Universal Life

Q: What is a universal life insurance policy and what are the details of how it works?
–M. Gutierrez, via e-mail

A: Universal life insurance policies offer an investment element and a death benefit, while giving the policyholder the right to increase or decrease the amount of the investment element. The policy pays a death benefit to the beneficiary and provides a cash-value account, which earns tax-deferred interest at market rates. It also offers you the right to borrow against the cash portion of the account.

It is important to know that universal life policies are not for everyone. They are among the most expensive policies because of their investment component, and they carry the most severe penalties if you fail to pay the policy premiums. Michael Smith, a certified financial planner at ProFocus Inc. (www.profocus.com) in Phoenix, says universal life policies are best for “older persons or wealthy persons who have loads of discretionary income and have maxed out their 401(k) and other tax-deferred savings vehicles.” He cautions that although these policies are sold as “cash value savings vehicles,” the fees factored into your premiums can often offset any tax-deferred savings. And, if you dare cancel your policy prior to seven to 10 years, most policies have a “surrender charge” that will leave you with little or nothing of your accumulated cash value.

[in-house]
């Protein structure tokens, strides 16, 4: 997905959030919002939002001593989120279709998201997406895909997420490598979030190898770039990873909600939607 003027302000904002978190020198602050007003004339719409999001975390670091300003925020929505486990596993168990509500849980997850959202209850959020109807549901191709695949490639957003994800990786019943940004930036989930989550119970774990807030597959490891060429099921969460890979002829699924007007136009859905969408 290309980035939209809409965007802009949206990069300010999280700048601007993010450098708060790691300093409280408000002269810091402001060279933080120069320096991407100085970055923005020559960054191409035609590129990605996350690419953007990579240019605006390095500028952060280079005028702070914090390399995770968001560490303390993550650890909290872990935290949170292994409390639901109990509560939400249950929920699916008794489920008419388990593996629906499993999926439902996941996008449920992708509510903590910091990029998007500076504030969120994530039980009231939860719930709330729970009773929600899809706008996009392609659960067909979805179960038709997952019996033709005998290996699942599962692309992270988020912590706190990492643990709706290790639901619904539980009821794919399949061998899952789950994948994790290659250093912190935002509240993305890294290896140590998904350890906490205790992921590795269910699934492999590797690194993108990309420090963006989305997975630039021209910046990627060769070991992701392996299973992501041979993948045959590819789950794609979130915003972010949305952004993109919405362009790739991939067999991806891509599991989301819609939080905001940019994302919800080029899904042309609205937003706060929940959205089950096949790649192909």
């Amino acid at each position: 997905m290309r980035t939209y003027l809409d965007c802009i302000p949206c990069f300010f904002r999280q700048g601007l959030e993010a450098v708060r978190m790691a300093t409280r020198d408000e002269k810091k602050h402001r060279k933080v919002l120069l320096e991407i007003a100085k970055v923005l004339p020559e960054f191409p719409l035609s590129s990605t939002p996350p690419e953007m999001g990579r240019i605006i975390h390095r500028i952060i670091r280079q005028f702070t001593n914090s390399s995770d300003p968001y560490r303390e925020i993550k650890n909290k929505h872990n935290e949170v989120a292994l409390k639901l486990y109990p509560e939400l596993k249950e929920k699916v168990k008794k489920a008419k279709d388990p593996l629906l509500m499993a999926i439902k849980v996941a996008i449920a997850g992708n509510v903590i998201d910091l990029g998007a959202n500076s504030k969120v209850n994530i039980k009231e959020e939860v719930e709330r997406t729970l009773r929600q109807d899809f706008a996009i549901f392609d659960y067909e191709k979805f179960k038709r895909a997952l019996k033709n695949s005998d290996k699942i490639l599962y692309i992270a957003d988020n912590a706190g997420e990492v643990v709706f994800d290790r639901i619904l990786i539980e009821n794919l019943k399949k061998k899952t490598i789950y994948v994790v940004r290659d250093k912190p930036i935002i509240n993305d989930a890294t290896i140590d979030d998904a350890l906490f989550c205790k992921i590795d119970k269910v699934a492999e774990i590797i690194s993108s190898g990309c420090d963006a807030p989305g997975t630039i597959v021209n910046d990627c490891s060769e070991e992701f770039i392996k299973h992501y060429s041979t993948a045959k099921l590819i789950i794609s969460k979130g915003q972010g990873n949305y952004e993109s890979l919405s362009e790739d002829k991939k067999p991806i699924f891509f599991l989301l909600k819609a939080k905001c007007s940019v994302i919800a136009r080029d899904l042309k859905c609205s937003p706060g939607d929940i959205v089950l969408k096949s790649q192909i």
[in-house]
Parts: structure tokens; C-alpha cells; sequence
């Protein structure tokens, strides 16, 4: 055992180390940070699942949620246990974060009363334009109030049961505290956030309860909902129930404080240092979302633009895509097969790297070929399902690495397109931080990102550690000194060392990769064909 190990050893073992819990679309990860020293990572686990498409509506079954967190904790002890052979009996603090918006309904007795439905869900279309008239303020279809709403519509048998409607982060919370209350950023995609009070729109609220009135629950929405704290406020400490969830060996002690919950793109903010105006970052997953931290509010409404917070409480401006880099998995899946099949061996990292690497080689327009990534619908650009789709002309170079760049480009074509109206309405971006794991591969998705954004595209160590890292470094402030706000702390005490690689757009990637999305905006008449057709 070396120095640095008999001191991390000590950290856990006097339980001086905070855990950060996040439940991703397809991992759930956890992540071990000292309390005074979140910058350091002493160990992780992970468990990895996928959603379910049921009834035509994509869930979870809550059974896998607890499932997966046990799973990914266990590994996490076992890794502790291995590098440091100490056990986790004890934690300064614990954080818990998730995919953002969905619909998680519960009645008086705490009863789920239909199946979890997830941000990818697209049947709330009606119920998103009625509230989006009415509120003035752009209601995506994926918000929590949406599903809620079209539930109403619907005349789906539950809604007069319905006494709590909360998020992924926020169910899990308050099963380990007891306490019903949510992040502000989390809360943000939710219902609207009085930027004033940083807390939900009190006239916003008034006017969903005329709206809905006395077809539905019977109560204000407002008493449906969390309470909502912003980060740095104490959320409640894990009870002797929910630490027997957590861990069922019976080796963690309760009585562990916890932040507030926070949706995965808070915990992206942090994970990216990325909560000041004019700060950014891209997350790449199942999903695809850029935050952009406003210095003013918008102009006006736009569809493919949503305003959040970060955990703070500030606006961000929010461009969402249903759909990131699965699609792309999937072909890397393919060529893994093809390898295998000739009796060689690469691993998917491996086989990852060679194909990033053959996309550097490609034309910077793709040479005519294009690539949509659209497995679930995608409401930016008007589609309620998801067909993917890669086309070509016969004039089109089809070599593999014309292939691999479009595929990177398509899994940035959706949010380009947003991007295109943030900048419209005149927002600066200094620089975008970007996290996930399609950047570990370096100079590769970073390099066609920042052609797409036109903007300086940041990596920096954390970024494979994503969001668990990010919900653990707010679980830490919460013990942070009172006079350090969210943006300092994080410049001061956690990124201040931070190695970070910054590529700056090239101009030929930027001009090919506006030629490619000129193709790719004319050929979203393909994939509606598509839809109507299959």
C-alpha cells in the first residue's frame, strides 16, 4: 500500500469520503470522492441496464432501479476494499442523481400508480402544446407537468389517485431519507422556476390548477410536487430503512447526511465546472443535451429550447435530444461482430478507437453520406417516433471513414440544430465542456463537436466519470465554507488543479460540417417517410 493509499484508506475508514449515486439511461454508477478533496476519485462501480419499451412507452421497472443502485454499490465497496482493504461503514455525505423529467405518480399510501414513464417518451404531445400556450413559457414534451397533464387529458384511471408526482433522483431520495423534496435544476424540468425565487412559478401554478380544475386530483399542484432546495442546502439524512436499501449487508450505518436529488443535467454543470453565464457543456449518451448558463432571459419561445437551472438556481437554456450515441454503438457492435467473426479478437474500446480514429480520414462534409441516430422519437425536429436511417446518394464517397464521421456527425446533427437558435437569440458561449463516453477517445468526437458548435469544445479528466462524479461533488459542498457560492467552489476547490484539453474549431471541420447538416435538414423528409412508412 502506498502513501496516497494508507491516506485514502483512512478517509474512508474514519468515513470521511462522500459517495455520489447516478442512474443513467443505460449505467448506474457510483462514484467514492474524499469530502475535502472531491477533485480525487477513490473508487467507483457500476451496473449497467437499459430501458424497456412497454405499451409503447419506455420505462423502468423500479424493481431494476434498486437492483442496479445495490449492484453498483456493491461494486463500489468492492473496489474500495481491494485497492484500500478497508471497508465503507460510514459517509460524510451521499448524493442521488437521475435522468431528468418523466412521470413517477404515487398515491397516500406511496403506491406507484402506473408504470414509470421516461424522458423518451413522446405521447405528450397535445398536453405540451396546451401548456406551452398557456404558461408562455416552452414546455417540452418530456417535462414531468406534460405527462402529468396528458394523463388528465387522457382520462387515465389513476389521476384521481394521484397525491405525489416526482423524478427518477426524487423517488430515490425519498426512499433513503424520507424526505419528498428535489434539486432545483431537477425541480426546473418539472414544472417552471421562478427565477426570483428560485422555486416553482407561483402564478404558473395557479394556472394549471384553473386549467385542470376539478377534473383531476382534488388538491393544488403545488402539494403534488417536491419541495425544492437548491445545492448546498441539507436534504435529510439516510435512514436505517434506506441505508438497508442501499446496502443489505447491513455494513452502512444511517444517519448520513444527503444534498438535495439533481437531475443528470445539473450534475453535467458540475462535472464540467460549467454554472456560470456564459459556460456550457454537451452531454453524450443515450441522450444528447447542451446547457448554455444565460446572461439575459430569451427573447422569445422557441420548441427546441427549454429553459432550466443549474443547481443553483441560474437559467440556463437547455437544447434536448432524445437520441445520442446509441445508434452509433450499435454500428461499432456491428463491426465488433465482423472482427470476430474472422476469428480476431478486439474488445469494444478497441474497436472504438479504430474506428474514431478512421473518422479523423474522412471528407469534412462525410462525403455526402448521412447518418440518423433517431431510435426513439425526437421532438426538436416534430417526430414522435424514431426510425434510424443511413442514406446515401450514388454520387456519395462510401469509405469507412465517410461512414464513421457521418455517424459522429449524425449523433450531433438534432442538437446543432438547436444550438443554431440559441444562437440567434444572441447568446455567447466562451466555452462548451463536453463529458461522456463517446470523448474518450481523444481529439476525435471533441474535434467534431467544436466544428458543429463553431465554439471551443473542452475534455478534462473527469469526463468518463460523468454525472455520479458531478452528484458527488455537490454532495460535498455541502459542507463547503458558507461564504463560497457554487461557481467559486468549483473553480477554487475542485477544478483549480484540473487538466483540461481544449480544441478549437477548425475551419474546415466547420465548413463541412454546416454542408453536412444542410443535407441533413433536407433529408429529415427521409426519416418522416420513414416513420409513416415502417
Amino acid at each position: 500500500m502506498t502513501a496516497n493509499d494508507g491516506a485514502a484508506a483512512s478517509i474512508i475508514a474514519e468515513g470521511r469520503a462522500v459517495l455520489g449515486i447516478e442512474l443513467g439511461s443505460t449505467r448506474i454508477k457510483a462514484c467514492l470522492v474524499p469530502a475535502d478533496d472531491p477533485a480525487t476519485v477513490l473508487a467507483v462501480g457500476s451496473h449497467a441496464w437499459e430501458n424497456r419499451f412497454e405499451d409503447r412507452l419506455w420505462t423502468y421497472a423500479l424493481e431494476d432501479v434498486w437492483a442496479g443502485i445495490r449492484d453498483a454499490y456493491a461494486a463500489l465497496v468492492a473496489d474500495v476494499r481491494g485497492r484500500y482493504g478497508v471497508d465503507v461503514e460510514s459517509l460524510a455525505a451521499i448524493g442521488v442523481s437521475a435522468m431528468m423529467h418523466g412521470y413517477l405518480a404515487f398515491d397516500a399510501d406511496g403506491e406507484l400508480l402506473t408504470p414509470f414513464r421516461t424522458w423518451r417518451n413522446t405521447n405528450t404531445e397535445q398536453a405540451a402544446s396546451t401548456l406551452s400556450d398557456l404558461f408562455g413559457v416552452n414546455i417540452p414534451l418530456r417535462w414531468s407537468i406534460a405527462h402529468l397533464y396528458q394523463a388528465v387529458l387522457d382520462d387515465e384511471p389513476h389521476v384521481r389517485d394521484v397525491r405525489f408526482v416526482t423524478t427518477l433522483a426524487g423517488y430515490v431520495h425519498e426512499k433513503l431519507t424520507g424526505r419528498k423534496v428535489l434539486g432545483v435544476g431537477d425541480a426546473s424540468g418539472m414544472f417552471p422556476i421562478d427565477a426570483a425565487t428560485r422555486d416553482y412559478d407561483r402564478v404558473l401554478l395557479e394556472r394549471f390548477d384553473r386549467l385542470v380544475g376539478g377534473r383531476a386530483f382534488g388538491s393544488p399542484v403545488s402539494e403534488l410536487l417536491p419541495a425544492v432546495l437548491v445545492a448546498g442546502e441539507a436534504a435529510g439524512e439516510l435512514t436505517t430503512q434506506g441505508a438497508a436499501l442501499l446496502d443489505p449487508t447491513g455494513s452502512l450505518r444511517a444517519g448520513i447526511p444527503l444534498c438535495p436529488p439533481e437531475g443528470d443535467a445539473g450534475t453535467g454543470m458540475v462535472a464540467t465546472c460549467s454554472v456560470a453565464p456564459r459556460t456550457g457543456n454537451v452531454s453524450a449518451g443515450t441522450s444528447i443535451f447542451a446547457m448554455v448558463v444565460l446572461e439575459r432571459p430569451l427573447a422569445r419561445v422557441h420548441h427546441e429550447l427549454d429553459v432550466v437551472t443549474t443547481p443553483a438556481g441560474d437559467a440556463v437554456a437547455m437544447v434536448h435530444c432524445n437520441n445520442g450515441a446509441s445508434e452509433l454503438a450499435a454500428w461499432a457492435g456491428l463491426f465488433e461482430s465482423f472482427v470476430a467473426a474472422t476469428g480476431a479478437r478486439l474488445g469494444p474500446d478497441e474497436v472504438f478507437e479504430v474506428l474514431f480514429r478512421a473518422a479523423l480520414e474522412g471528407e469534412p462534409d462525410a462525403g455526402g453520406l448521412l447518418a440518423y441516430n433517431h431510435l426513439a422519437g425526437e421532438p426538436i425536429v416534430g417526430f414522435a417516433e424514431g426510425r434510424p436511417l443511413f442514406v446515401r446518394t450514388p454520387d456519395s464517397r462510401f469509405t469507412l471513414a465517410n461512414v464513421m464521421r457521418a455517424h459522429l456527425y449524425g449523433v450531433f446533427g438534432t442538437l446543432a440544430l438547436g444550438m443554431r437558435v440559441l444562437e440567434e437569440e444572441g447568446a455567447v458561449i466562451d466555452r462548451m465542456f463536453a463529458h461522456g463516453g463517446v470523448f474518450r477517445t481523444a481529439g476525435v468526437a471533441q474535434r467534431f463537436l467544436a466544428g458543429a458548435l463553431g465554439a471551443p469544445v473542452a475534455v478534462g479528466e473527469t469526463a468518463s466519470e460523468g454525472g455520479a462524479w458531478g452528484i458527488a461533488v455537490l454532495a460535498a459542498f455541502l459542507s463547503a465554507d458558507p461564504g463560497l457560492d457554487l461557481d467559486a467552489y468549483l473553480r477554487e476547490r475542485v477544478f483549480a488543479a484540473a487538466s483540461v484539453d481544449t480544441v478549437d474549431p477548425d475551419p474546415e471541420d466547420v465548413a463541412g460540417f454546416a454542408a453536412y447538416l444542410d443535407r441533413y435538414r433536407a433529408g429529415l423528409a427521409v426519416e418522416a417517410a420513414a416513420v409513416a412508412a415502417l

Universal life policies are best used to park large sums of money for 10 to 20 years until after retirement when you’re likely to move into a lower tax bracket — but you must be certain you can pay the hefty premiums over that extended period of time. People 45 years old and younger are probably better off buying $500,000 to $1 million worth of cheaper term life insurance and investing any money left over in some other tax-deferred savings vehicle.

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